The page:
Today’s post is just a short update on some past posts about the indivisibility of drug statutes. You may recall two past posts about two Ninth Circuit opinions, albeit unpublished, holding the Arizona drug statutes are overbroad and indivisible — and therefore can’t qualify as prior drug offenses under the categorical and modified categorical approaches — because (1) the Arizona controlled substance schedules include controlled substances that aren’t in the federal controlled substance schedules and (2) Arizona doesn’t require jury unanimity on the type of controlled substance. (See “A Glimmer of Hope (Maybe More than a Glimmer?) on the Indivisibility of Overbroad Drug Statutes” in the May 2016 link at the right and “A Glimmer of Hope Glimmers Again” in the October 2016 link.) There was also a post about the court having granted en banc review on the divisibility of the California drug statutes, which are also overbroad in most instances. (See “Exciting News About Divisibility Challenges to the California Drug Statutes!”)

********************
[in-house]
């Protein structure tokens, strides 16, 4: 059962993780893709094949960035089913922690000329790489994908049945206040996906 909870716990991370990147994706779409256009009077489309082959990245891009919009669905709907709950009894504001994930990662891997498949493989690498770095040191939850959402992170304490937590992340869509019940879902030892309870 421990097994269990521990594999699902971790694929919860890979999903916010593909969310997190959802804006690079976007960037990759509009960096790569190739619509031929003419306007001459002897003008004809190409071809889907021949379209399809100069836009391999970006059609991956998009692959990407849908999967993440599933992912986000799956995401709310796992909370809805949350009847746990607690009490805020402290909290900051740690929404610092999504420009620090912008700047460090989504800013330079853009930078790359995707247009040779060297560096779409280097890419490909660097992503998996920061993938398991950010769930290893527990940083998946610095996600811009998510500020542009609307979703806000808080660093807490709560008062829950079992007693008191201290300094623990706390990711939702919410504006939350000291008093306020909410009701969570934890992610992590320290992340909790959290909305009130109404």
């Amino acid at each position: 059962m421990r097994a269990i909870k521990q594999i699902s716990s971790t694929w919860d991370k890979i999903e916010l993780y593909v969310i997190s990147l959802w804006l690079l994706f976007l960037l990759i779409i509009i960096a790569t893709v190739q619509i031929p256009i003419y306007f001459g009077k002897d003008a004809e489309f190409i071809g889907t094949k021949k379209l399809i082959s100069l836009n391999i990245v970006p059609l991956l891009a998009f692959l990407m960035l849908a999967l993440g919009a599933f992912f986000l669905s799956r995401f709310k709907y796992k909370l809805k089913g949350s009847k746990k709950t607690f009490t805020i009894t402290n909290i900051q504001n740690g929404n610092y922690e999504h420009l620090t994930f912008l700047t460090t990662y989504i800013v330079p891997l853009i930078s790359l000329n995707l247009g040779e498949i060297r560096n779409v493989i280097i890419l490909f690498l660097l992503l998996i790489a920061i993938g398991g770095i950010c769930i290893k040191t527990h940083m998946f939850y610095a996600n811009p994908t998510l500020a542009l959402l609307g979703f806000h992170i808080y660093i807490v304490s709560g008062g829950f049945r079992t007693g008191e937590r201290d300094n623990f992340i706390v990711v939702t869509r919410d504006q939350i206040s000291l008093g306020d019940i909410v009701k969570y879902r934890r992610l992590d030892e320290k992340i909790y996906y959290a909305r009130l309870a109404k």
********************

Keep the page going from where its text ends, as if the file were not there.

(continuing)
On the California statutes, the issue was argued before the en banc court and the case is still pending, so keep your fingers crossed. But what triggers this post is what I’ve heard about success several attorneys have had in district court in Arizona. In at least three cases, attorneys have convinced district judges in Arizona to follow the unpublished Ninth Circuit decisions and rule prior drug convictions don’t qualify as drug priors under the guidelines. And in at least one of the cases, probation recommended the prior didn’t qualify.
In the event you want to cite them as examples, the judges, cases, and attorneys were:
- United States v. Sepulveda-Martinez, CR 16-01284-TUC-CKJ; Judge Jorgenson; Attorney Christopher Kilburn
- United States v. James Derek Juan, CR 16-1347; Judge Jorgenson also (I think); Attorney Kathleen Williamson
- [Case name not yet obtained]; Judge Soto; Attorney Roger Sigal
I’m sure these attorneys would be glad to provide more information, and I’m told that Roger has some helpful briefing which he’d hopefully be willing to share. He mentioned to me in an e-mail that he did find and cite three Arizona Court of Appeals cases holding the jury need not be unanimous on the type of drug.
So hope is more than glimmering in Arizona, and maybe it’ll start shining in California sometime soon.